If you own a rental property, chances are that you have considered selling the property rather than continuing to rent it. Many factors go into making such a decision, including financial and personal concerns. On the financial end, you might decide to sell if the value of your property has increased, or if the rental market is saturated in your area. Personally, you might want to move away, retire, or head in a new direction professionally. Every individual’s circumstances are different, but anyone who has tried to make such a decision surely has reasons to sell or not to sell. Make sure you consider these issues when making your list of pros and cons.
Taxes: As Benjamin Franklin once wrote, “In this world nothing can be said to be certain, except death and taxes.” You probably can’t avoid paying taxes (not legally, anyway), and so the goal isn’t tax avoidance so much as tax advantage. If you’re going to make a profit on the sale of your rental property (i.e. you’re going to get more money for it than your initial investment), then you’re looking at paying capital gains taxes. How much you pay in taxes depends in large part on how much planning you do in advance. If you are not a distressed seller and you expect to make a profit, it is wise to sit down with an accountant or finance professional to see what your options are.
Market: How are housing prices in your area? Is it a buyer’s or a seller’s market? If house prices are going up, up, up, then it might be a good idea to sell, sell, sell. After all, prices are unlikely to rise forever. But it’s important to get a good feel for the housing and rental stock in your area. In some places the demand for rentals is higher than others, and if your property is in a place where demand is high but stock is low, it could be more advantageous to hang onto your property and keep renting it.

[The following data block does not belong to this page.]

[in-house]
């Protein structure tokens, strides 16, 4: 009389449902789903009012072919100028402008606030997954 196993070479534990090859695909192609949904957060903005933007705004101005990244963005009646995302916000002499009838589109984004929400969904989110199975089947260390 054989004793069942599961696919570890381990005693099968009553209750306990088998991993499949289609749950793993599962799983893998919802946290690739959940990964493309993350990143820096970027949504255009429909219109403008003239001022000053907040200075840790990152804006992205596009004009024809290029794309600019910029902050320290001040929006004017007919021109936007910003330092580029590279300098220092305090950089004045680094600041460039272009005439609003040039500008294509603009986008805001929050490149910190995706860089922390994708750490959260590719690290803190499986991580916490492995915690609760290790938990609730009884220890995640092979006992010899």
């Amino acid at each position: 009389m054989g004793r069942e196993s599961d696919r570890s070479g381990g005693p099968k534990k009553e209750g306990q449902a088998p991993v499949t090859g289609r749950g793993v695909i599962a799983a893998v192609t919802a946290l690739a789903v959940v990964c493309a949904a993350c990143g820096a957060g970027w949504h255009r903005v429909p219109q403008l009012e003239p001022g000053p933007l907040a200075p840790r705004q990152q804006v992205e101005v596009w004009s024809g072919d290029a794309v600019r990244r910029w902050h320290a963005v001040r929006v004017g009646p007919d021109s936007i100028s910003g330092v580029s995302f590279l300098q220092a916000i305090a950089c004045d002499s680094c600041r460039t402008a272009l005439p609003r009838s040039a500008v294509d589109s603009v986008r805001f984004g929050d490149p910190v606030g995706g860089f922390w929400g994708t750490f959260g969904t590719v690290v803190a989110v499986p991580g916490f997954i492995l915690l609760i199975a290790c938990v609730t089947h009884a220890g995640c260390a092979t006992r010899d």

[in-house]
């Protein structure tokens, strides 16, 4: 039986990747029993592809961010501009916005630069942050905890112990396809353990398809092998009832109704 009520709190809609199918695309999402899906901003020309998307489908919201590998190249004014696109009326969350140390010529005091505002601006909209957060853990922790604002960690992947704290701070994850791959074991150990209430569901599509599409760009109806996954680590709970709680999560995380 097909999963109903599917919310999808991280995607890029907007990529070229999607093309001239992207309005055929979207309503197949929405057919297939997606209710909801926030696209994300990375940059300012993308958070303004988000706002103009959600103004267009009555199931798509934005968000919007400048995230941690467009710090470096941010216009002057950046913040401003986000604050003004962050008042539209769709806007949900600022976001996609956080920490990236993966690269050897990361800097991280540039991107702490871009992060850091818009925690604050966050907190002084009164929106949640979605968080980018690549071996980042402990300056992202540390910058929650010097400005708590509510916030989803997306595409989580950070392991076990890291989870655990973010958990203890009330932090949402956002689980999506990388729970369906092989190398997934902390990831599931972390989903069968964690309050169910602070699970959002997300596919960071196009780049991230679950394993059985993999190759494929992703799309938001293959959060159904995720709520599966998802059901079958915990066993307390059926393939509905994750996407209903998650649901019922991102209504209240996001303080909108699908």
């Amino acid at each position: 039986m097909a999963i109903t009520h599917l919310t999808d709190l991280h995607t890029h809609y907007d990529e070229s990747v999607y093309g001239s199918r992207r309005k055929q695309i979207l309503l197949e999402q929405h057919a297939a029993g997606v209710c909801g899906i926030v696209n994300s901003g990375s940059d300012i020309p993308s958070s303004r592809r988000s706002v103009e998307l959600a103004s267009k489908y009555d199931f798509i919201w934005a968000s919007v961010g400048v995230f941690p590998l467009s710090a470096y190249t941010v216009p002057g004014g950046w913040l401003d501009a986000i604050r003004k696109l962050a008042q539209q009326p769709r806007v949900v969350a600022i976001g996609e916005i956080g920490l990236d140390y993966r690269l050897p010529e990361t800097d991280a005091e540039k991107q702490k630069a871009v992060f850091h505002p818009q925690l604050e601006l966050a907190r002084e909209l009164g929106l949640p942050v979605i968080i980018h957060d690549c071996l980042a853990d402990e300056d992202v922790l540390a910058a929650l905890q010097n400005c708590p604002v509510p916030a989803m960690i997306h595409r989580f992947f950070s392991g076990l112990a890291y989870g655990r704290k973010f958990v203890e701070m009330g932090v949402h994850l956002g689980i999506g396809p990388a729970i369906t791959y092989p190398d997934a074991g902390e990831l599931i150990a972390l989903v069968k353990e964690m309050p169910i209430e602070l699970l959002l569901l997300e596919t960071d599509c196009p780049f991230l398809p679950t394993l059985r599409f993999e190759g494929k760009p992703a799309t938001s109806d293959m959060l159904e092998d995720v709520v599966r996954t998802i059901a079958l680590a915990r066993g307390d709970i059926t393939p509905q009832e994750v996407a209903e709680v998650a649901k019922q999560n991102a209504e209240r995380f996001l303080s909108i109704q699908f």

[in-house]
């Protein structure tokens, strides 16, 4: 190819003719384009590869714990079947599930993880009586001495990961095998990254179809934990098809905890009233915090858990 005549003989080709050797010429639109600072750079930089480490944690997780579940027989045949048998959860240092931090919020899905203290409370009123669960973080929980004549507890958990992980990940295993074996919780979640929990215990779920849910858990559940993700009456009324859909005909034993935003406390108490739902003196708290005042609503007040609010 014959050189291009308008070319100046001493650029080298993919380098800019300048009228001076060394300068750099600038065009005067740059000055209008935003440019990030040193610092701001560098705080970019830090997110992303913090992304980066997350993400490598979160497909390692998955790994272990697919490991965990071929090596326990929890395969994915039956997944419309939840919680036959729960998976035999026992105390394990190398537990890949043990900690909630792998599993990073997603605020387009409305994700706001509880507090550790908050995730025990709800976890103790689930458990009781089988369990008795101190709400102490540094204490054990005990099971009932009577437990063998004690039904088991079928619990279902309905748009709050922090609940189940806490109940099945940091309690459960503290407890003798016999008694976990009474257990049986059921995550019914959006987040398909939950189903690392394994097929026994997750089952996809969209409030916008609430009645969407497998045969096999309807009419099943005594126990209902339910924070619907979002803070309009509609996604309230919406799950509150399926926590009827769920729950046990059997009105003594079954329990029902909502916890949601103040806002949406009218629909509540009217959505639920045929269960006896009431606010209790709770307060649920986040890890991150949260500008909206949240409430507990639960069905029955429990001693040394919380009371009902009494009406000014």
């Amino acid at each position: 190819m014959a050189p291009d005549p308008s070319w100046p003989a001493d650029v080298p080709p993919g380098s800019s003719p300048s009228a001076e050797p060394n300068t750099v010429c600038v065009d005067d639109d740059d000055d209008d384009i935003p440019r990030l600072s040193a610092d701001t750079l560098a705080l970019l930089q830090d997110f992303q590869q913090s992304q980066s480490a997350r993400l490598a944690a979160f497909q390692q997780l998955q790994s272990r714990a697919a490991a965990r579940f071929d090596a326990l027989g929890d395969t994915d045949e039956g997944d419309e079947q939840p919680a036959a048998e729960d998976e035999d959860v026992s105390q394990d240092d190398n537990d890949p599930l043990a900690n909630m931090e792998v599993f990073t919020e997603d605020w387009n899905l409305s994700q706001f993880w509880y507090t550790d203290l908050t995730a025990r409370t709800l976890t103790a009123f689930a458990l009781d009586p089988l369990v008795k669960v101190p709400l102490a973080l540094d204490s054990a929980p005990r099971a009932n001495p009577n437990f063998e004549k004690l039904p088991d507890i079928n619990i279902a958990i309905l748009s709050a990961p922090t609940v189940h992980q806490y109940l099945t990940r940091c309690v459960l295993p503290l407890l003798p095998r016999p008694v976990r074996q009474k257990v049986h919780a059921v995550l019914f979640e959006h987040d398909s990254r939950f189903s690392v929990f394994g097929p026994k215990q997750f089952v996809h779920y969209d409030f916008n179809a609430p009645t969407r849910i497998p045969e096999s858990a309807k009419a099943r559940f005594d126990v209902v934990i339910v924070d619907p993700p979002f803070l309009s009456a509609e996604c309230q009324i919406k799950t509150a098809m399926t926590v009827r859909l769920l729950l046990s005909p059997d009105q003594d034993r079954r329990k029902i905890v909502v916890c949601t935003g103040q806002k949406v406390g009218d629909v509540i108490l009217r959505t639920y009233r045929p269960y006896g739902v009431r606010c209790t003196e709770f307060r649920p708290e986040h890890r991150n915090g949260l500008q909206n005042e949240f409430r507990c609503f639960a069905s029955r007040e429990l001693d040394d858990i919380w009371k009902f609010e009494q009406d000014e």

Career: However, even if the rental market is hot in your area, you might be deciding that being a landlord isn’t for you. It’s a role that requires a good balance of financial and personal skills. Of course, not everyone who owns rental property plans a hands-on role when it comes to managing the property. You can hire a property manager or management company to deal with the day-to-day. Of course, this only makes sense if you can afford it. But for someone with a number of different properties or rental units, outsourcing this role could be a huge help. For example, a property manager deals directly with tenant issues, collects rent, cleans vacated units, deals with security deposits, and handles maintenance. If you only own one home that you rent, then hiring a company probably doesn’t make sense. However, if you live far away from your property you could hire a single employee to take on the landlord responsibilities on your behalf.